- Editors: Please keep these annotations SPOILER-FREE by not revealing information from later pages in the novel. And please pay attention to formatting and grammar. Preview your changes before saving them. Thanks!
- 1 November 11th, YDAU - Hal, after the match
- 2 November 14th, YDAU - Poor Tony, after the seizure
- 3 The Penises of Ennet House
- 4 Kate Gompert, types of Depression
November 11th, YDAU - Hal, after the match
covered, as with stars
applied statistical analysis
regarding the philosophy of the nature of existence
short term for Staatliches Bauhaus, a design school in Germany during the Weimar period that gave rise to a particular form and style
here used to mean decorate; the noun festoon refers to a garland of flowers, leaves, ribbons, or other objects (as with strung cranberries or popcorn or even paper chains on a Christmas tree), usually suspended in catenary swags
makes a monotonous sound
the second most important character next to the main character, the protagonist
regarding the sensation of movement in the muscles, tendons, joints, etc.
November 14th, YDAU - Poor Tony, after the seizure
able to control his bowels and bladder
impulsive or rashly unpredictable
just coming out
sullen or gloomy
a pulpit or platform for speaking
having characteristics of both sexes
i.e., homosexual relations between men that are both gay
plaid, particularly when it is the pattern of a Scottish clan
The Penises of Ennet House
the putative author of a famous almanac published (from 1732 to 1758) by Benjamin Franklin
puzzled or perplexed
the Frightful Hog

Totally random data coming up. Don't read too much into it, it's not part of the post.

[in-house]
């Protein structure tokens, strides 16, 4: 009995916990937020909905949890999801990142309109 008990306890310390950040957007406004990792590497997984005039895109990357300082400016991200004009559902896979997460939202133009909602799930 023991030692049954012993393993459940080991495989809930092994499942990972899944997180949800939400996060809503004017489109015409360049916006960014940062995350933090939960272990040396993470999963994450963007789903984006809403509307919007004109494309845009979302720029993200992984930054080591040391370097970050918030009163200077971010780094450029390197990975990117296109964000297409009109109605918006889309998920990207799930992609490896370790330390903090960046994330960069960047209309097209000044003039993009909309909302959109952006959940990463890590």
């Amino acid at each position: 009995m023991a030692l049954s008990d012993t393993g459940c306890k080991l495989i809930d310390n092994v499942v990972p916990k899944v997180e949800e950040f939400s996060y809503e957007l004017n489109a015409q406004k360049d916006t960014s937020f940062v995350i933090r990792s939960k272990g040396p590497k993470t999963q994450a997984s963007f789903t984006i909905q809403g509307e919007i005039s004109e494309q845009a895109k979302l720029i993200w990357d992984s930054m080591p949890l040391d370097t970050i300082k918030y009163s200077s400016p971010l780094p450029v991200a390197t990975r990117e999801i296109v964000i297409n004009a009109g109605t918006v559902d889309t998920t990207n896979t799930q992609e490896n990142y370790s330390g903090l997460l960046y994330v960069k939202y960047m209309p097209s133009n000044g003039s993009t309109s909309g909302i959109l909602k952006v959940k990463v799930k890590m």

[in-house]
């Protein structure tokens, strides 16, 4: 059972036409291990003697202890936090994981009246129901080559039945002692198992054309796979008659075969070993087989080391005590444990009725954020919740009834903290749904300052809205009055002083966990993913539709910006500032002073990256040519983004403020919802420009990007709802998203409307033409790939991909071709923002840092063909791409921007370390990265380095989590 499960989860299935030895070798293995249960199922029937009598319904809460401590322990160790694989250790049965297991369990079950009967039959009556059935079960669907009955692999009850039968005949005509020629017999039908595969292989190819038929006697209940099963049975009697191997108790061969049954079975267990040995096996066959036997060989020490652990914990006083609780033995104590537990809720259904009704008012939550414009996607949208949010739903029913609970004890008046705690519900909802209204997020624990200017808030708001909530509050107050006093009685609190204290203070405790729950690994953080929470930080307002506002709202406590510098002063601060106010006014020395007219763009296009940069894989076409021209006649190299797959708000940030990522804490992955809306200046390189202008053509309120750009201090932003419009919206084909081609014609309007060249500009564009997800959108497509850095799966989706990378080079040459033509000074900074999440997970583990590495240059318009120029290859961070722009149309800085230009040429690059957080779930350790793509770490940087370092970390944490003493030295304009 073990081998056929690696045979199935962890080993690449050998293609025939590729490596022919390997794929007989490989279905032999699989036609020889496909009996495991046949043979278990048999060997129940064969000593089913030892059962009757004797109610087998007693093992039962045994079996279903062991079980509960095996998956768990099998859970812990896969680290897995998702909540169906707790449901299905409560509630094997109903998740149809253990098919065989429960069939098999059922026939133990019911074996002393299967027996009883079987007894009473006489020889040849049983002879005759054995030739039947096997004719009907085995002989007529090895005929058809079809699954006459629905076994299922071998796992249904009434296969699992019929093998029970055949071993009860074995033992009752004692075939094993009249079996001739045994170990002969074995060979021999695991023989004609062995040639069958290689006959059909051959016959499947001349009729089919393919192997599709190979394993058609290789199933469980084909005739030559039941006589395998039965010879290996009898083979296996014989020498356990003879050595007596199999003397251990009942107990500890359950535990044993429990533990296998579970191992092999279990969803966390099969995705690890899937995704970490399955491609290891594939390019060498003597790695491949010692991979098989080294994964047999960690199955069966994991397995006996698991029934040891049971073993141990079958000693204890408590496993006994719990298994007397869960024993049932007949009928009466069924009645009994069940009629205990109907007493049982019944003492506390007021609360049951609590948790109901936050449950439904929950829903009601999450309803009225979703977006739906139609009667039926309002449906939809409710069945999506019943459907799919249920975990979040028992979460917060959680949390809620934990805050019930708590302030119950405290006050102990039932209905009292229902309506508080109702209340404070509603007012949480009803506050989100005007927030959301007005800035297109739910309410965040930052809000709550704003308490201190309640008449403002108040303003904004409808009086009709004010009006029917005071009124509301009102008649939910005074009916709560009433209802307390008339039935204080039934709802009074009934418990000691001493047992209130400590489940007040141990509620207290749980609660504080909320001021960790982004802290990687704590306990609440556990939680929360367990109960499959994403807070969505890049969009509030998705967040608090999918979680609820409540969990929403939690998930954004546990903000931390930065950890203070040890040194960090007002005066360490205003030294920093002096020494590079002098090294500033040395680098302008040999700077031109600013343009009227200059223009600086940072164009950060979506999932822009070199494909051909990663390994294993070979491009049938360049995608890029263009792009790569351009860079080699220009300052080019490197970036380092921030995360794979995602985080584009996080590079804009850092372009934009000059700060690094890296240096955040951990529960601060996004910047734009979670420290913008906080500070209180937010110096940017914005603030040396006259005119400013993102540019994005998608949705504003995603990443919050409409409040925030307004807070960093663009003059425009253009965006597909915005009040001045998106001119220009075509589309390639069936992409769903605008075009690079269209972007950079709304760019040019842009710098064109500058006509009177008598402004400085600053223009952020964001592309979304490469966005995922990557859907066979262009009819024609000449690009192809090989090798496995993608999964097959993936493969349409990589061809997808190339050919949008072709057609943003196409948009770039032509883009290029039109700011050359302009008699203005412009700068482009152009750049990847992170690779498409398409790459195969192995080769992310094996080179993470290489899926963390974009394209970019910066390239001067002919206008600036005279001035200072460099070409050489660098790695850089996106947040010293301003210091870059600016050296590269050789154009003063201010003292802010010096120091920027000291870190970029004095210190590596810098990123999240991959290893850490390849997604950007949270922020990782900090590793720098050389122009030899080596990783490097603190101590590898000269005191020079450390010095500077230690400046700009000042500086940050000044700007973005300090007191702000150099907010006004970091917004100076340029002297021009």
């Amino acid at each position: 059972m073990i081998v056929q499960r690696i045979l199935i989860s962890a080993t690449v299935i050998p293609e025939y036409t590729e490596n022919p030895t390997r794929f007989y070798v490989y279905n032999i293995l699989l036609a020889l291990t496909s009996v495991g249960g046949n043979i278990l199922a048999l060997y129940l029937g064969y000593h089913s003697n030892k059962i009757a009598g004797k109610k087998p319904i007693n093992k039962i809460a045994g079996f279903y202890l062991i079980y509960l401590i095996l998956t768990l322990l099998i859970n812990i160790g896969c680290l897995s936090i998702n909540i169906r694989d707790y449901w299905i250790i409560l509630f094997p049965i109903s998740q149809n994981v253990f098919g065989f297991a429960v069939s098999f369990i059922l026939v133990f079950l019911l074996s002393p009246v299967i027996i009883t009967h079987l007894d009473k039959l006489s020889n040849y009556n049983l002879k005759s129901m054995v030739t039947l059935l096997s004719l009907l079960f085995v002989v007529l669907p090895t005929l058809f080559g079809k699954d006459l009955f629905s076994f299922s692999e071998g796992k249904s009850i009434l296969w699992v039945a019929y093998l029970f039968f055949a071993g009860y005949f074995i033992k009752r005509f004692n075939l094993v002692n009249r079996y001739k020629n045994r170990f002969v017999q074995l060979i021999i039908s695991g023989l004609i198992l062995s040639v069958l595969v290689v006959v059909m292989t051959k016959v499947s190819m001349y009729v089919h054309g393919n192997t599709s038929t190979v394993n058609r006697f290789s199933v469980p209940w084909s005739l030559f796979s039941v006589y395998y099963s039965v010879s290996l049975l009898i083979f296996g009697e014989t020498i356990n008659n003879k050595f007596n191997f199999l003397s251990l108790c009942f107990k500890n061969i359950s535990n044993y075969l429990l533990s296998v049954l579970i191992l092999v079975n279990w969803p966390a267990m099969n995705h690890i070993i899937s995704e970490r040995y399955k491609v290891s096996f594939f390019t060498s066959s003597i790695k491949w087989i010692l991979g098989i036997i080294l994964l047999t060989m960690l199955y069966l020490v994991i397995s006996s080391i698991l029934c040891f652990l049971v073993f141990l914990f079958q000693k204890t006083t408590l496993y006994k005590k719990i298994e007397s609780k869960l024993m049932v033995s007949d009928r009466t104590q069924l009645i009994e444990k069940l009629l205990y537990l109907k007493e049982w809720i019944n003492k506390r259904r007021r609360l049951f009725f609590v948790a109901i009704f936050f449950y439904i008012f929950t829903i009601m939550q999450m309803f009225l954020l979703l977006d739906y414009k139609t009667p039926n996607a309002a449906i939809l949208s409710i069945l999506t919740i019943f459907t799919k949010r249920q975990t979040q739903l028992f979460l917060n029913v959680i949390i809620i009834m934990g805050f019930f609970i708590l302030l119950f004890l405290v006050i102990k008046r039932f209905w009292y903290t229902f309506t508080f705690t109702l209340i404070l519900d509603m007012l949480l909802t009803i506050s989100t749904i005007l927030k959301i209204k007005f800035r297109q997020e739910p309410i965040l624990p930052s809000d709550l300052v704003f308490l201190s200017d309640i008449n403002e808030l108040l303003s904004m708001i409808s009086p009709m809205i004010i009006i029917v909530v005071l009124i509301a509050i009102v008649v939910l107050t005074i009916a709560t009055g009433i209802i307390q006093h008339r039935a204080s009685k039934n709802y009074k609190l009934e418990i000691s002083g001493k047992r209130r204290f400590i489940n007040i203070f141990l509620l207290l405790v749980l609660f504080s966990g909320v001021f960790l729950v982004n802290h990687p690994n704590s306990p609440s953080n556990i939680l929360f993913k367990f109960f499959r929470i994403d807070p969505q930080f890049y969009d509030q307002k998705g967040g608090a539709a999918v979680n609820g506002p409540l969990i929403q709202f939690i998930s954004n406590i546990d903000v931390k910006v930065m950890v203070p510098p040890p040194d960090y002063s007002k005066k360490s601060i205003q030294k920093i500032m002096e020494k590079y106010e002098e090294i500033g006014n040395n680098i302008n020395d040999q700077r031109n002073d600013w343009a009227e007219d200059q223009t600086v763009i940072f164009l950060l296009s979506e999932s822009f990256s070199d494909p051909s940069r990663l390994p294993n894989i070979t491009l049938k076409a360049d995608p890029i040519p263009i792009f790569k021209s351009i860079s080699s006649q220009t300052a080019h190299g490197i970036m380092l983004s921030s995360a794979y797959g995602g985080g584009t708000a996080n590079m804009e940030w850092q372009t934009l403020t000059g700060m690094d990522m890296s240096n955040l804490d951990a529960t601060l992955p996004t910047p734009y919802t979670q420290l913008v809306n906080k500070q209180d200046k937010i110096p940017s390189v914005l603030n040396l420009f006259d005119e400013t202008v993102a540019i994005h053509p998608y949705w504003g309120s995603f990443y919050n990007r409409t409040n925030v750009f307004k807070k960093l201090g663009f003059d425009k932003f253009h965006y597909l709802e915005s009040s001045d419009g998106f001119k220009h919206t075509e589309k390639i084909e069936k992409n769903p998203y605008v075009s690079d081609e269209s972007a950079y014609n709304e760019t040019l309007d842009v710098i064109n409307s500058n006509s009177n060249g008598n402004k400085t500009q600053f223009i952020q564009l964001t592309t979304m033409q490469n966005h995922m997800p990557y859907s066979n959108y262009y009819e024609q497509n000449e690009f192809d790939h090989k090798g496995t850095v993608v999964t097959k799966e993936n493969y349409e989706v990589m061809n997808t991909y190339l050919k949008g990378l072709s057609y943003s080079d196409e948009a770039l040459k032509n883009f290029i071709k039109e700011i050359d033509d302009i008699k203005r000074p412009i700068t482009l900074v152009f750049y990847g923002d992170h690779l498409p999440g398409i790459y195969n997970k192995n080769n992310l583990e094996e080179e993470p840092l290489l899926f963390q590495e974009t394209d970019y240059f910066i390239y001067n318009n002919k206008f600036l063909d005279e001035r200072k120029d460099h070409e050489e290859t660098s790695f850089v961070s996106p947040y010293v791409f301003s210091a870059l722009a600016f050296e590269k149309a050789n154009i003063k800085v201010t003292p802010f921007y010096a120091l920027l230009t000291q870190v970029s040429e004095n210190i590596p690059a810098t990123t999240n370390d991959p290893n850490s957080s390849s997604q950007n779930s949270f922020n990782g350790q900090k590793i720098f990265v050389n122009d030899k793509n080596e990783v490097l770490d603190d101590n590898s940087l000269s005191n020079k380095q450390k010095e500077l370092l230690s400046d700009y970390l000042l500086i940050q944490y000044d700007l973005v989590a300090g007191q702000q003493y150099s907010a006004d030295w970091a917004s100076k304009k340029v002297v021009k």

attributed to Frederick Exley, noted for his first novel, A Fan's Notes (1968)
Kate Gompert, types of Depression
Théodule-Armand Ribot (1839-1916) was a French pre-Freudian psychologist.
Page 692 (cont'd)
a food aficionado
a topical anesthetic typically used for dental procedures
diagrams or plans
Orin's and Hal's father
Notably, Mario is omitted from the list of Dr. Incandenza's children.
something that annoys or frightens
'Caius Is Mortal'
This is a variation on an older Greek syllogism used to demonstrate deductive logic:
- Major Premise: All men are mortal
- Minor Premise: Caius is a man
- Conclusion: Caius is mortal
Caius was Julius Caesar's first name.
a misspelling of "rarefied," meaning "esoteric"
capable of being molded
teeming or fertile
Page 695 (cont'd)
lacking brightness or freshness
very like sardonic, indeed incisively so; may or may not involve irony (i.e., mordancy is not necessarily sarcasm)
intended to teach
decomposing or rotten
an emotional state characterized by anxiety, depression, or unease
a fish that attaches itself to sharks for easier travel
on the side
Robert Burton (1577-1640) was an English author best known for his Anatomy of Melancholy
not the aforementioned Russian poet
strength of electric current
a structure of open latticework, especially one used as a support for vines and other creeping plants
having a dark complexion or color, swarthy
Wallace is probably talking about the incidents of "violent suicidal ideation" that were linked with Prozac in its early use. Now it is linked to all SSRIs, though the frequency is very low.
Page 697 (cont'd)
Actually, they're known as tetracyclics.
i.e., rosary beads
Possible reference to Ernest Hemingway, "A Moveable Feast".